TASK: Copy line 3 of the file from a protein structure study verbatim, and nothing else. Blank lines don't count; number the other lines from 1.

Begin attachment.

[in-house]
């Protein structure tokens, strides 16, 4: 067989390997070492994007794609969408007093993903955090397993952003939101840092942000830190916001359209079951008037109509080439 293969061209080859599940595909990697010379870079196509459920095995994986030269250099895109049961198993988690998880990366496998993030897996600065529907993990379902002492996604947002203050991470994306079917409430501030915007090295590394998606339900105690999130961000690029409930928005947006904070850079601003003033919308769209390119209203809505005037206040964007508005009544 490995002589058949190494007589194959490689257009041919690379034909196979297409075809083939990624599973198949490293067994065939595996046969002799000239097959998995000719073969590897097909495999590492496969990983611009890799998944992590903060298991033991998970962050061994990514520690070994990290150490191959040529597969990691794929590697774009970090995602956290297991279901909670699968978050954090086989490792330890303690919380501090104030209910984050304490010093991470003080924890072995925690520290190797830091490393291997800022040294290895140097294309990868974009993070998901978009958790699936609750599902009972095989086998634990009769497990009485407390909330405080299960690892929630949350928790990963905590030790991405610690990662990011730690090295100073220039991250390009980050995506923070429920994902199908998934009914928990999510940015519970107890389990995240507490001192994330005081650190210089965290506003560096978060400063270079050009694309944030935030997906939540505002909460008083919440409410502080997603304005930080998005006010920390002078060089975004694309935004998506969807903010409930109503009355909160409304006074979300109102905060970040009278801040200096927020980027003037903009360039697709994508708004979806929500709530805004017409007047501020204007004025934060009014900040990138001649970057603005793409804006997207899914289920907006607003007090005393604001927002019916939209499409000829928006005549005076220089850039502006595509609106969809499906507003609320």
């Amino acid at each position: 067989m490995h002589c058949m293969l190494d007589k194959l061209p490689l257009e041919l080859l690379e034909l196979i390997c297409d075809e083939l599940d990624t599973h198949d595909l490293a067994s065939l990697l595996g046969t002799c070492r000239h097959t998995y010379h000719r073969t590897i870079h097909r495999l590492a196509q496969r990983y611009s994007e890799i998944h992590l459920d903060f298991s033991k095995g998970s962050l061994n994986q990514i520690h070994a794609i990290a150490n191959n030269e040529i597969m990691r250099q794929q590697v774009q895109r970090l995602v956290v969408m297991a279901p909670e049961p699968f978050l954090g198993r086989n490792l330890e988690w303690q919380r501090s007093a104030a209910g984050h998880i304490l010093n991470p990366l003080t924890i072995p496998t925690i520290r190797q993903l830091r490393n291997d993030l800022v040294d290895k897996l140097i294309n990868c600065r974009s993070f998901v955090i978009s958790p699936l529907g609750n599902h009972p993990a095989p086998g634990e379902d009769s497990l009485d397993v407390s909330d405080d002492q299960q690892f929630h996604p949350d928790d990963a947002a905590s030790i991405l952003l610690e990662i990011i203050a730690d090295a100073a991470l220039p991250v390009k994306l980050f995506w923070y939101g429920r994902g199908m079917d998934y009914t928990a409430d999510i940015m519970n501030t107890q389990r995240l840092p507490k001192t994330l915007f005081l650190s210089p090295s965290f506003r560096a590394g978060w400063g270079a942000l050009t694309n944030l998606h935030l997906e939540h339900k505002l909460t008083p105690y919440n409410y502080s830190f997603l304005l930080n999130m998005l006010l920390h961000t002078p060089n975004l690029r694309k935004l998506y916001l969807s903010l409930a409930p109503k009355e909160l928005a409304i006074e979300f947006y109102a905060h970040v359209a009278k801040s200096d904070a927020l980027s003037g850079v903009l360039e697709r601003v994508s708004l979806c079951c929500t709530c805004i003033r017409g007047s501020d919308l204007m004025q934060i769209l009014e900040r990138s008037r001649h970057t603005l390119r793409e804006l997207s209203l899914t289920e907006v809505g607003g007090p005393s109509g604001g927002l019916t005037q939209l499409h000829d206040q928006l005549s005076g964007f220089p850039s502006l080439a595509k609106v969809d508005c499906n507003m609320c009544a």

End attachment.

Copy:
């Amino acid at each position: 067989m490995h002589c058949m293969l190494d007589k194959l061209p490689l257009e041919l080859l690379e034909l196979i390997c297409d075809e083939l599940d990624t599973h198949d595909l490293a067994s065939l990697l595996g046969t002799c070492r000239h097959t998995y010379h000719r073969t590897i870079h097909r495999l590492a196509q496969r990983y611009s994007e890799i998944h992590l459920d903060f298991s033991k095995g998970s962050l061994n994986q990514i520690h070994a794609i990290a150490n191959n030269e040529i597969m990691r250099q794929q590697v774009q895109r970090l995602v956290v969408m297991a279901p909670e049961p699968f978050l954090g198993r086989n490792l330890e988690w303690q919380r501090s007093a104030a209910g984050h998880i304490l010093n991470p990366l003080t924890i072995p496998t925690i520290r190797q993903l830091r490393n291997d993030l800022v040294d290895k897996l140097i294309n990868c600065r974009s993070f998901v955090i978009s958790p699936l529907g609750n599902h009972p993990a095989p086998g634990e379902d009769s497990l009485d397993v407390s909330d405080d002492q299960q690892f929630h996604p949350d928790d990963a947002a905590s030790i991405l952003l610690e990662i990011i203050a730690d090295a100073a991470l220039p991250v390009k994306l980050f995506w923070y939101g429920r994902g199908m079917d998934y009914t928990a409430d999510i940015m519970n501030t107890q389990r995240l840092p507490k001192t994330l915007f005081l650190s210089p090295s965290f506003r560096a590394g978060w400063g270079a942000l050009t694309n944030l998606h935030l997906e939540h339900k505002l909460t008083p105690y919440n409410y502080s830190f997603l304005l930080n999130m998005l006010l920390h961000t002078p060089n975004l690029r694309k935004l998506y916001l969807s903010l409930a409930p109503k009355e909160l928005a409304i006074e979300f947006y109102a905060h970040v359209a009278k801040s200096d904070a927020l980027s003037g850079v903009l360039e697709r601003v994508s708004l979806c079951c929500t709530c805004i003033r017409g007047s501020d919308l204007m004025q934060i769209l009014e900040r990138s008037r001649h970057t603005l390119r793409e804006l997207s209203l899914t289920e907006v809505g607003g007090p005393s109509g604001g927002l019916t005037q939209l499409h000829d206040q928006l005549s005076g964007f220089p850039s502006l080439a595509k609106v969809d508005c499906n507003m609320c009544a």